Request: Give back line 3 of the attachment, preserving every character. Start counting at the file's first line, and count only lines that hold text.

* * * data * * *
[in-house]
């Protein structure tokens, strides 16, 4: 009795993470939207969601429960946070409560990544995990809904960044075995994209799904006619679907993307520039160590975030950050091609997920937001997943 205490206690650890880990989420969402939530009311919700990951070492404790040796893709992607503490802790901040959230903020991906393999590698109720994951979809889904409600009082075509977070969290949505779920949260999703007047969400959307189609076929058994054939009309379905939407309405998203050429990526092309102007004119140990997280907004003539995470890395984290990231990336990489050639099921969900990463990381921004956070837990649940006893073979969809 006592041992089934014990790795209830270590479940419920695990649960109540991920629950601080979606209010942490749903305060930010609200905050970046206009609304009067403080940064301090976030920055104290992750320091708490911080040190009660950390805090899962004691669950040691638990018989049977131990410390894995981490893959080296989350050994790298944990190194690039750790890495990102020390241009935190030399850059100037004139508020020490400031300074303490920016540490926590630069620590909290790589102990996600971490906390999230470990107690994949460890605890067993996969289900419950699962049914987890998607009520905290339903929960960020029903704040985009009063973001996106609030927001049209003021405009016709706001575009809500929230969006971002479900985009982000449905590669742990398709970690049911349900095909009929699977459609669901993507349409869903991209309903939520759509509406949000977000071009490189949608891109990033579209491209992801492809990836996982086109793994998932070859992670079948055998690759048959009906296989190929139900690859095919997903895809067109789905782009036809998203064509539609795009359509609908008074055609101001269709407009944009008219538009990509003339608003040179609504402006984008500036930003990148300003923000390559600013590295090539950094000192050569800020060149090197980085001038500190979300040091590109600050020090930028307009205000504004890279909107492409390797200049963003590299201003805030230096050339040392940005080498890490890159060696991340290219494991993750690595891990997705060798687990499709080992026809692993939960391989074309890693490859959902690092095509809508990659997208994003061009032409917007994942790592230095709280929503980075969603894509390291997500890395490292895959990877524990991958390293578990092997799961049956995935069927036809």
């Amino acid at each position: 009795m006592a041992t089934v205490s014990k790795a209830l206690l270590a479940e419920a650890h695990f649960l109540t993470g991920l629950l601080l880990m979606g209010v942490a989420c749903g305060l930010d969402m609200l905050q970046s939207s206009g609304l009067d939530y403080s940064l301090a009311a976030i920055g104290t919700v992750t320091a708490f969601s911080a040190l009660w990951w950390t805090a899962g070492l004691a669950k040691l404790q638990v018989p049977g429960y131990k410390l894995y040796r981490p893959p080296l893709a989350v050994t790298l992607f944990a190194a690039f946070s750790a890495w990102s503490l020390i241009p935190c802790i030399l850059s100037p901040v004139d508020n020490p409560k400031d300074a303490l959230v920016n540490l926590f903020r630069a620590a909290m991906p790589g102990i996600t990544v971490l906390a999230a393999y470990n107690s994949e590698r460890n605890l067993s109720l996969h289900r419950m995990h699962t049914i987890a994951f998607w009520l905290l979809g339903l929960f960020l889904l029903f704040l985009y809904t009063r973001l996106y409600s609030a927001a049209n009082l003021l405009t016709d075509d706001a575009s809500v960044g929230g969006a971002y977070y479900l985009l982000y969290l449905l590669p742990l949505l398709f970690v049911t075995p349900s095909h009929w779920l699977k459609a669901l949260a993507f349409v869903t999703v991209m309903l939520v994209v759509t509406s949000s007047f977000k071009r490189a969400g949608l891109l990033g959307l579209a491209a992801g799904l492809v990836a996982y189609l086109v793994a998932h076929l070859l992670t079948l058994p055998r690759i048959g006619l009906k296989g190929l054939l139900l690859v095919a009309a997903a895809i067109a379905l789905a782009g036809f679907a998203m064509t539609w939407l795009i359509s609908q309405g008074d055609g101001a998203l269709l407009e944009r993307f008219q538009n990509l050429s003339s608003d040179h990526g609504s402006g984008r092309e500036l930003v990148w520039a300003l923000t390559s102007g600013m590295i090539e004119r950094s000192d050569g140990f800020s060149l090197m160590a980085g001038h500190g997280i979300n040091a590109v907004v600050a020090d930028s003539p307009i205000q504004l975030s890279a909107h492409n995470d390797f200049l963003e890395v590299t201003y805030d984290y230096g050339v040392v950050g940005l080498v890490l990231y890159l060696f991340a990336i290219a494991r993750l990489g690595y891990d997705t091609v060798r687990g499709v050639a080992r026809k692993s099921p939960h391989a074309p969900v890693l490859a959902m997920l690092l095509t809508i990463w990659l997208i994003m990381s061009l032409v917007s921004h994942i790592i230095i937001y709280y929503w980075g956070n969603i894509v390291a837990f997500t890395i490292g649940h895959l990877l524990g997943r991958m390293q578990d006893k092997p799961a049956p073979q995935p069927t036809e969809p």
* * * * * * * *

């Amino acid at each position: 009795m006592a041992t089934v205490s014990k790795a209830l206690l270590a479940e419920a650890h695990f649960l109540t993470g991920l629950l601080l880990m979606g209010v942490a989420c749903g305060l930010d969402m609200l905050q970046s939207s206009g609304l009067d939530y403080s940064l301090a009311a976030i920055g104290t919700v992750t320091a708490f969601s911080a040190l009660w990951w950390t805090a899962g070492l004691a669950k040691l404790q638990v018989p049977g429960y131990k410390l894995y040796r981490p893959p080296l893709a989350v050994t790298l992607f944990a190194a690039f946070s750790a890495w990102s503490l020390i241009p935190c802790i030399l850059s100037p901040v004139d508020n020490p409560k400031d300074a303490l959230v920016n540490l926590f903020r630069a620590a909290m991906p790589g102990i996600t990544v971490l906390a999230a393999y470990n107690s994949e590698r460890n605890l067993s109720l996969h289900r419950m995990h699962t049914i987890a994951f998607w009520l905290l979809g339903l929960f960020l889904l029903f704040l985009y809904t009063r973001l996106y409600s609030a927001a049209n009082l003021l405009t016709d075509d706001a575009s809500v960044g929230g969006a971002y977070y479900l985009l982000y969290l449905l590669p742990l949505l398709f970690v049911t075995p349900s095909h009929w779920l699977k459609a669901l949260a993507f349409v869903t999703v991209m309903l939520v994209v759509t509406s949000s007047f977000k071009r490189a969400g949608l891109l990033g959307l579209a491209a992801g799904l492809v990836a996982y189609l086109v793994a998932h076929l070859l992670t079948l058994p055998r690759i048959g006619l009906k296989g190929l054939l139900l690859v095919a009309a997903a895809i067109a379905l789905a782009g036809f679907a998203m064509t539609w939407l795009i359509s609908q309405g008074d055609g101001a998203l269709l407009e944009r993307f008219q538009n990509l050429s003339s608003d040179h990526g609504s402006g984008r092309e500036l930003v990148w520039a300003l923000t390559s102007g600013m590295i090539e004119r950094s000192d050569g140990f800020s060149l090197m160590a980085g001038h500190g997280i979300n040091a590109v907004v600050a020090d930028s003539p307009i205000q504004l975030s890279a909107h492409n995470d390797f200049l963003e890395v590299t201003y805030d984290y230096g050339v040392v950050g940005l080498v890490l990231y890159l060696f991340a990336i290219a494991r993750l990489g690595y891990d997705t091609v060798r687990g499709v050639a080992r026809k692993s099921p939960h391989a074309p969900v890693l490859a959902m997920l690092l095509t809508i990463w990659l997208i994003m990381s061009l032409v917007s921004h994942i790592i230095i937001y709280y929503w980075g956070n969603i894509v390291a837990f997500t890395i490292g649940h895959l990877l524990g997943r991958m390293q578990d006893k092997p799961a049956p073979q995935p069927t036809e969809p």